2020 just won't quit, will it? In just six months, we have experienced a global pandemic, tragic loss of life, a tanking economy, and now, a long overdue national conversation about race relations and police brutality.
We are living in an era of crisis, an era that is shaking up our cultural and political status quo. In the midst of this disruption, many of us are hungry for new leadership, new ideas, and a new vision for the 21st century. The pandemic and subsequent economic disruption have created a sense of urgency about policy proposals related to equity, healthcare, sustainability, and the environment. George Floyd's murder has re-exposed the gaping wound of injustice in our society, reminding us that racism exists at the personal, institutional, and environmental levels of our collective life.
Meanwhile, the November general election is rapidly approaching.
For us here at Bard, this seems like an important moment to talk about the nature of environmental policy, what our current environmental policy has achieved, what role elected officials have played and can play in the future in terms of fighting climate change, and how a proposal like the Green New Deal can become reality.
The Point of Environmental Policy in the United States
Environmental policies are rules or regulations—set by governments, companies, or organizations—that are designed to shape or change how communities impact and interact with the natural environment.
The goal of policy is to promote health, prosperity, equity, and sustainability.
Policy reform is about getting rid of bad laws and regulations, and putting in place good laws and regulations to drive sustainable outcomes. Environmental policy is important today across a broad range of issues: air and water pollution, waste disposal, biodiversity protection, land and ocean conservation. It is also critical to addressing the biggest environmental challenge of our lives: climate crisis.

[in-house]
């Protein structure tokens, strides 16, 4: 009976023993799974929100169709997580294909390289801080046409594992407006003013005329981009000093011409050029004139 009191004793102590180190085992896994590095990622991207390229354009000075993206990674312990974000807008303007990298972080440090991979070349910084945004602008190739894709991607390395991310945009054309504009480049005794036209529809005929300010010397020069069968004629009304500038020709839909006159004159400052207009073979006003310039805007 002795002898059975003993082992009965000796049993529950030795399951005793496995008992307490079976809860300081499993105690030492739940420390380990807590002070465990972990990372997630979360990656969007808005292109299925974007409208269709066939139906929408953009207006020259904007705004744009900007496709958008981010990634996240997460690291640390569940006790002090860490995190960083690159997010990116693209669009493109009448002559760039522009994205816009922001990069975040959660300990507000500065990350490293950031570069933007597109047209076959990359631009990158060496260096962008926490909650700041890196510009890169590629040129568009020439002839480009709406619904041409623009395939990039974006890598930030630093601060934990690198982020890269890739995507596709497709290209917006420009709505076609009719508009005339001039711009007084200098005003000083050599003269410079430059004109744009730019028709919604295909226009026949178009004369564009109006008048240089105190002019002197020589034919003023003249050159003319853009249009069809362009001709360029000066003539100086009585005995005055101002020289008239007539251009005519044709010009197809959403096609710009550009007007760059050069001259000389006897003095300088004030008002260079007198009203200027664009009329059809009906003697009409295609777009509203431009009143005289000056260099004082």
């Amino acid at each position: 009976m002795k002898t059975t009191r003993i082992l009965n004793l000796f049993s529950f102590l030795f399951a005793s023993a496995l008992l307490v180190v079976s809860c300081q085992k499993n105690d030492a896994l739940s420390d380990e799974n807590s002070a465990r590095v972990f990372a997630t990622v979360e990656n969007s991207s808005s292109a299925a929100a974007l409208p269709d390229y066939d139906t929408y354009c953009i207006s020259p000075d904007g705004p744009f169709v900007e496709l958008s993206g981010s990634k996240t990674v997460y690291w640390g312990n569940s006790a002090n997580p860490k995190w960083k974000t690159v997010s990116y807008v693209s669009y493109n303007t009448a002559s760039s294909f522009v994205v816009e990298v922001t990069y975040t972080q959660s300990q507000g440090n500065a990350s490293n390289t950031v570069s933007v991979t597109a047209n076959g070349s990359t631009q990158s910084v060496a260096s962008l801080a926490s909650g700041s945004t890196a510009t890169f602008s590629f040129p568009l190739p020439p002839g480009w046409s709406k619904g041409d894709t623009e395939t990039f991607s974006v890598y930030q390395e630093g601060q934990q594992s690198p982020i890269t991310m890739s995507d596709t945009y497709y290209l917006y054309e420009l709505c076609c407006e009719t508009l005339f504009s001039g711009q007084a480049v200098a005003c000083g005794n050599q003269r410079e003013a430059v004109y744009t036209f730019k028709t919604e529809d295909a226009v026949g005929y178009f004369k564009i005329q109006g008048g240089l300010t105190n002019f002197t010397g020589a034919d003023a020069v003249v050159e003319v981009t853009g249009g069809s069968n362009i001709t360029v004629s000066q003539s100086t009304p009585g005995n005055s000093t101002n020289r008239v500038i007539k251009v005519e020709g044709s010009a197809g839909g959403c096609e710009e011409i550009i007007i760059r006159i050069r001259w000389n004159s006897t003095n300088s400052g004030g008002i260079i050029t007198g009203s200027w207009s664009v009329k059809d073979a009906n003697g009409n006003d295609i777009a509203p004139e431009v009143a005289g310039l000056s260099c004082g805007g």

The United States began its experiment with national environmental regulation 50 years ago.
Before 1950, there was...
- no major federal legislation controlling the discharge of pollutants into the air and water,
- no national regulations covering the disposal of hazardous waste onto land,
- no process for reviewing new chemicals, only a limited procedure for registering new pesticides,
- no protection for endangered species.
On April 20, 1970, activists and political leaders celebrated Earth Day for the first time, and the United States launched into a new era of environmental protection through political governance. But this era came to an abrupt end in 2016 with the election of Donald Trump. The Trump administration not only turned attention away from the crisis of climate change, it also rolled back existing protections.
The Coming Green New Deal: Restoring U.S. Environmental Policy Leadership
As we move into the 2020 elections, it's important to take stock of where we are when it comes to environmental policy, what's worked and what hasn't, and what changes could lie ahead in 2021, particularly in the area of environmental justice.
That's why we've compiled our latest resource: The Coming Green New Deal: Restoring U.S. Environmental Policy Leadership.
This resource offers a comprehensive look at...
- The ways environmental policy has worked to help solve problems in the past
- How the Trump administration has been reversing this progress
- How a “Green New Deal” in 2021 could fundamentally change the direction of environmental policy and restore U.S. environmental leadership
At Bard, we are passionate and hopeful about our collective future, but we know that we need serious leaders who are committed to crafting new, evidence based policy to govern our efforts to save the planet. Now is the time to get educated about the efficacy of environmental policy, both what we've accomplished historically and what we can do together into the future.
Access the guide to explore the importance of U.S. environmental policy in the 21st century.